The Problems is happy to be back for another season of second-guessing voters and committees. We have only one SEC team in the top 11 of the opening AP poll (gasp!), while the Big Ten has four such teams - despite it being the same upper echelon that was exposed during postseason play in 2016. Don’t worry though, there are four SEC squads ranked between 12 and 17 ready to presumably skyrocket up the poll with one decent early-season win. The ACC has a nice smattering of teams present, piggybacking somewhat off its banner year a season ago. South Florida is the only Group of Five representative, and few others managed to even receive votes. There are also some big-name programs with new head coaches to add intrigue to an already interesting season. Let’s dive in:
With no clear-cut No. 1 team entering the season, nobody is surprised to see the Crimson Tide as the de facto choice for what seems like the 10th year in a row. The offense has weaponry at its disposal and should be formidable (even though a quarterback controversy could emerge), but the defense may actually be the relative question mark for once. Of course there is always top-shelf talent waiting in the wings, but I don’t know that we have ever seen Alabama incur this level of attrition, given the incredible abilities of the departed Reuben Foster, Jonathan Allen, Tim Williams, et al. There will be little time for trial and error because Bama has a titanic showdown with No. 3 Florida State to highlight the season’s first week.
2. Ohio State
It’s easy to scoff at Ohio State’s ranking given its most recent appearance on the field, but this team has talent and experience all over the place and really should be the class of the Big Ten. New offensive coordinator Kevin Wilson is an excellent addition and should be able to cure the woes that plagued the Buckeyes’ offense late in the 2016 season.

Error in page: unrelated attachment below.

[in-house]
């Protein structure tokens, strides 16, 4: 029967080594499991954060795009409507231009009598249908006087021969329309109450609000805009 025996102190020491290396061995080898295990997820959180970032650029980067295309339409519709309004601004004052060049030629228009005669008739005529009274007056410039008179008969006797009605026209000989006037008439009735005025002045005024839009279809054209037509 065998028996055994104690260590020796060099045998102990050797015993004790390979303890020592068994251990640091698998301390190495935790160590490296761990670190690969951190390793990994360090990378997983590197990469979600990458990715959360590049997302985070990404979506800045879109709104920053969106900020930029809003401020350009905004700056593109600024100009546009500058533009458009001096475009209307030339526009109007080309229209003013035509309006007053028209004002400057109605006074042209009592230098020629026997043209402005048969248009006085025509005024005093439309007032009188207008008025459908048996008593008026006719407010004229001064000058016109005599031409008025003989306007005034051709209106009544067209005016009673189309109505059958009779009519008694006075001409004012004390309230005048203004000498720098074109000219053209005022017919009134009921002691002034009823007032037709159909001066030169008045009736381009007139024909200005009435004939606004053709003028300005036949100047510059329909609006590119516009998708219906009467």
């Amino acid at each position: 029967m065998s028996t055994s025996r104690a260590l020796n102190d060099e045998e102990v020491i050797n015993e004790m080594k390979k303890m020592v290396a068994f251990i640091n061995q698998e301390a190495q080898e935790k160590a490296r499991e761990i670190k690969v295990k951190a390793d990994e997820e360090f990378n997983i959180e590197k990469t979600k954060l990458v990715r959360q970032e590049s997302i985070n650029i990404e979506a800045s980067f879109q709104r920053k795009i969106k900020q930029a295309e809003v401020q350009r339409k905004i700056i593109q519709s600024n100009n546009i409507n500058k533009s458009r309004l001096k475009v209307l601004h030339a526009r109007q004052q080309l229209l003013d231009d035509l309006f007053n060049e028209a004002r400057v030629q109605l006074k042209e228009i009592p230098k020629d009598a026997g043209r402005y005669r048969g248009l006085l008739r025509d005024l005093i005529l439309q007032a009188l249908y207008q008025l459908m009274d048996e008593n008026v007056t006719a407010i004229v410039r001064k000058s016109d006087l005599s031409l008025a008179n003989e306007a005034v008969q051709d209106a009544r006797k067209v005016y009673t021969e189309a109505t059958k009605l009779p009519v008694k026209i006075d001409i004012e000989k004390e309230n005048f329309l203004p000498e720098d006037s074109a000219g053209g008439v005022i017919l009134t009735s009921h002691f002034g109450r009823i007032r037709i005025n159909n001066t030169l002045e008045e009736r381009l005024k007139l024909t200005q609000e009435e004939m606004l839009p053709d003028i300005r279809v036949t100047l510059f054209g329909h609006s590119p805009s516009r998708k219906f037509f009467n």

3. Florida State
Hopes are high in Tallahassee that it’s the Seminoles’ year to end Clemson’s two-year stranglehold on the ACC and navigate their way to the Playoff for the first time since 2014. They are plenty good at quarterback with Deondre Francois, but can an offensive line that was dreadful a season ago keep him from getting killed? Fortunately the offense doesn’t need to be incredible, because the defense should be one of the nation’s best. The one-two punch of Jacques Patrick and freshman phenom Cam Akers will do their best to fill the shoes of Dalvin Cook at running back. We won’t have to wait long to see what FSU is made of, as they square off with Alabama to open the season.
The Sam Darnold hype train is at full steam entering the season, but it’s deserved based on his 2016 performance as a redshirt freshman. People forget how well the Trojans played down the stretch after an inauspicious 1-3 start - winning nine games in a row and even garnering reckless Playoff inclusion claims from people who don’t understand how the Playoff works. I actually like the Trojans to win the Pac 12 thanks to Darnold’s ability and a manageable schedule.
This is a pretty fair ranking for the Tigers considering the numerous losses on offense and the uncertainty at the quarterback position. If Kelly Bryant (or somebody else) proves viable as a signal caller early, a return to the Playoff is certainly not out of the question. The defense has the potential to be one of the best Clemson has fielded under Brent Venables, and the first-string defensive line (or the whole front seven, for that matter) is about as good as you can find in college football this season. Clemson’s September slate includes three top-25 teams, so they will need to use the opener against Kent State to its maximum utility.
6. Penn State
Penn State was a bit of a revelation last season when it came out of nowhere to win the Big Ten title and finish just one spot outside the CFP field. While the program is clearly trending upward under James Franklin’s direction, I think they will likely play second fiddle to Ohio State in the Big Ten East this season and lose at least two games. I expect them to be relevant in the conference once again but think they will finish outside the top 10. Saquon Barkley is one of the best running backs in the country, but I don’t think Trace McSorley - while certainly a gamer - is a national championship caliber quarterback.
Bob Stoops’ retirement caught people by surprise, but Oklahoma was more than willing to hand the keys over to 33-year-old offensive coordinator Lincoln Riley. As usual, the Sooners are as good a bet as anybody to win the Big XII, although the conference feels wide open this season. Baker Mayfield is back for an eighth year at quarterback, but they will have to replace the two-headed monster of Samaje Perine and Joe Mixon in the backfield.
The Huskies return a star passer and rusher in Jake Browning and Myles Gaskin, respectively, and a very good receiver in Dante Pettis. All this is to say the Huskies shouldn’t suffer much of a drop-off from a season ago offensively. The issue is they lost some serious defensive clout, and with Stanford and arch-rival Washington State residing in the same division, the sailing may not be as smooth as it was last season in the Pac 12.